By Manzar Zaidi
Oct 24, 2013
It is necessary to clarify the associations of ideology with radicalization at the outset, since the debate about ideology being the major construct of radicalization rages on. The simplifications of complex issues into binary oppositions which create a visceral impact are a characteristic of ideologies, especially when they tend to articulate a set of grievances of one set of people against the other; this sort of simplification is also the pre dominant process within radicalization. This is the contextual paradigm of ideology that resonates within paradigms of terrorism in Pakistan, wherein the terrorists have used a reductionist worldview to whittle down complex socio-economic, geostrategic and poetical problems, into essentially a contest between good and evil. Thus, there are hardly any grey areas for terrorists in Pakistan i.e. the fellow citizen not following the terrorist ideology is clearly a murtid, one who has turned away from the true faith as perceived by one school of thought or sect against the other. Since ideologies present a perfect spatial parameter for the conflict to be resolved by the logical triumph of the perceived good over perceived evil, it is important to comprehend that ideology can be used and has been used as a potent tool fostering terrorism in Pakistan. Thus, terrorist attacks become justifiable through ideology for the perpetrators.
The need for action which edifies the spirit and allows the ideology to grow has been a common theme within anarchism, fascism, communism, and for the purpose of this essay, radicalization. When there is a conducive environment which induces a sense of emasculation or despair, ideology can provide not only a source of solace, but an impetus for action for populations undergoing stresses. Thus, venting of grievances through the platform of ideology whether it is Jihadism or any other , has the potential of making the message resonate to other persons undergoing similar stimuli. Since an ideology is self replicating, it will have the potential of attracting more converts, and in essence it is actually more powerful than the violent behavior which it inculcates. In a Pakistani context, this means that extremist terrorist ideologies are the overarching paradigm which drive and also foster terrorism, and in many cases radicalization.
It also needs to be realized that a single variable is not always enough to radicalize individuals. For example, religion as an ideology or set of ideologies is often unthinkingly invoked as the paramount disposing factor radicalizing Pakistan, without taking into account the fact that that issues of terrorism and extremism do not arise merely from mere ideology. Rather, the problems that Pakistan is confronted with also arise from fundamental socio-economic and class inequalities, which have prompted a reaction by the have-nots to challenge a disproportionately affluent elite. This has espoused, promoted and encouraged orthodox, rigid and fundamentalist versions of religion, as opposed to the more tolerant, peaceful ones. As Pakistan redefined its identity by invoking the Arabian origins of Islam during the Afghan Jihad heydays, the relatively more tolerant, syncretic and peaceful versions of South Asian religion have been increasingly replaced by harsh, literalist and bland versions of Arabian Islam amongst an extremist fringe.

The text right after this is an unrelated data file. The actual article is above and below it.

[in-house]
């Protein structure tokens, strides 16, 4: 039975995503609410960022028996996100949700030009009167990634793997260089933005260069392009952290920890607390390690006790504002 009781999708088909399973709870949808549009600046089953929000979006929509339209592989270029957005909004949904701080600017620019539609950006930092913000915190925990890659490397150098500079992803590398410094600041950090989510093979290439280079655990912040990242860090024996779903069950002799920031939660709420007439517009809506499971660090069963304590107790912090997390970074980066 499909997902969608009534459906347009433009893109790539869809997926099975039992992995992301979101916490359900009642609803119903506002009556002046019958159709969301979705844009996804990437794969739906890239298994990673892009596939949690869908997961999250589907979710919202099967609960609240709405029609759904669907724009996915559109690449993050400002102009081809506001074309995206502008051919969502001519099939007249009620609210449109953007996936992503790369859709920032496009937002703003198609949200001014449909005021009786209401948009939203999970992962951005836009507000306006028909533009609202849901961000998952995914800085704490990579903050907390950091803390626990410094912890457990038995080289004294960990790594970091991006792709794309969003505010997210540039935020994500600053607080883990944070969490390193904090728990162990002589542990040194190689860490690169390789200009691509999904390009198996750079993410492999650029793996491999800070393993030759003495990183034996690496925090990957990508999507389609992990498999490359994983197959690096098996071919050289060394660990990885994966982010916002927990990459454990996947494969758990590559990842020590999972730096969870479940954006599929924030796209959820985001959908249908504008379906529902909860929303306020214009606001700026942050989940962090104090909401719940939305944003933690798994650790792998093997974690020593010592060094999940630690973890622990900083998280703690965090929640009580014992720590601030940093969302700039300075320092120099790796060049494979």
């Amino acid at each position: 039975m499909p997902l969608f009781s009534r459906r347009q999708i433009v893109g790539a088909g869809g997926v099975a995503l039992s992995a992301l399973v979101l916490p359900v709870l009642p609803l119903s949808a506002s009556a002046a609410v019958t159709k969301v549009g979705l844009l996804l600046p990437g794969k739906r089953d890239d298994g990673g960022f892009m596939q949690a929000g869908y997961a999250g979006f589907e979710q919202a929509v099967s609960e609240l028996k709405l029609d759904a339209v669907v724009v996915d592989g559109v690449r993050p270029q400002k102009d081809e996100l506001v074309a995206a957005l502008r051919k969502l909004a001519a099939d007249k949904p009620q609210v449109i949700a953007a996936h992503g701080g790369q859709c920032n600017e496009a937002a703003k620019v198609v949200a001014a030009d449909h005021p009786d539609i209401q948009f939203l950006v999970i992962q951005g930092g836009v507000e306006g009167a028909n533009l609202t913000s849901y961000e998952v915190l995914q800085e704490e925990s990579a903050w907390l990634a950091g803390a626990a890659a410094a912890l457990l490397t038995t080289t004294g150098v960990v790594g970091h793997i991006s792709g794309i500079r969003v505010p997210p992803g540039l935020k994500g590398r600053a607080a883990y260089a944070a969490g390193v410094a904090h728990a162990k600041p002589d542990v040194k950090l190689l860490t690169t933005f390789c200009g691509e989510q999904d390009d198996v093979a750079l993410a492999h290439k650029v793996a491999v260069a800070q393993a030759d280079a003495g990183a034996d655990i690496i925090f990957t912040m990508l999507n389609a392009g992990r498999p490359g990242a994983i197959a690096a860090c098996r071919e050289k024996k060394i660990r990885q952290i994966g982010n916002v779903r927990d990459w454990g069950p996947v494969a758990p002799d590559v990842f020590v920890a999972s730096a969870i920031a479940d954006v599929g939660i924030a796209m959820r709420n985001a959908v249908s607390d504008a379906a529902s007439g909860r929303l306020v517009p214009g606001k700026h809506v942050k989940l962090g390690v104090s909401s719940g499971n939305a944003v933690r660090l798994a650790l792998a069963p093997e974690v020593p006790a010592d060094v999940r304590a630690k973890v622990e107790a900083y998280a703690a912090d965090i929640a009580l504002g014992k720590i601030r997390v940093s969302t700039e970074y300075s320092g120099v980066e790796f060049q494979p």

This ideological trajectory allows young Pakistanis to be swayed towards radicalization, and adds support for militant agendas from among the Pakistani populace, particularly when there is high unemployment and income disparity. This income disparity has manifested itself by the ratio of the highest to the lowest income quintiles ranging from 3.76 in 2001 to 4.15 in 2005, and further to 4.2 in 2005-06. Since poorer households in Pakistan tend to have a higher number of children on average, especially in rural areas, this implies that an exceptionally large number of young men and women are being forced to live below or around the poverty line. Furthermore, at least one tenth of the rural communities do not even have access to basic facilities, which add incremental stress to an already overburdened economy. The children who come from these families are the ultra-poor whose children seem destined to have a grim future, particularly with regard to employment. The high level of underemployment for the young from lower socio-economic classes causes an escalating strain. While the growing economy has expanded the labor market, and the unemployment rate has declined to around 5.32 percent in recent years, the modest improvement cannot cope with the rapidly expanding youth bulge. This alienates the poor segment of the youth bulge, since the majority of non-elite young men can only find relatively menial, unfulfilling jobs. Since the richest 20 percent of the population are continuing to grow richer, the sense of alienation among the poor young men is not surprising, and forces them to look for other alternatives. Radicalization is one of the ways that the poor and the dispossessed find voice, since the path to radicalization demands action to challenge the status quo, often in the form of violent activism. This violent action may become terrorism in its extreme manifestations, or smolder within the non elite youth in the form of extremism. Thus, presuming radicalization to be a process, and also assuming certain Pakistani demographic segments to be more vulnerable to it than others, one can draw up empirical frameworks of how individuals in Pakistan tend to get radicalised, and then populate these frameworks with data. Studying these trends is the need of the day , and is becoming more and more urgent with every passing moment.
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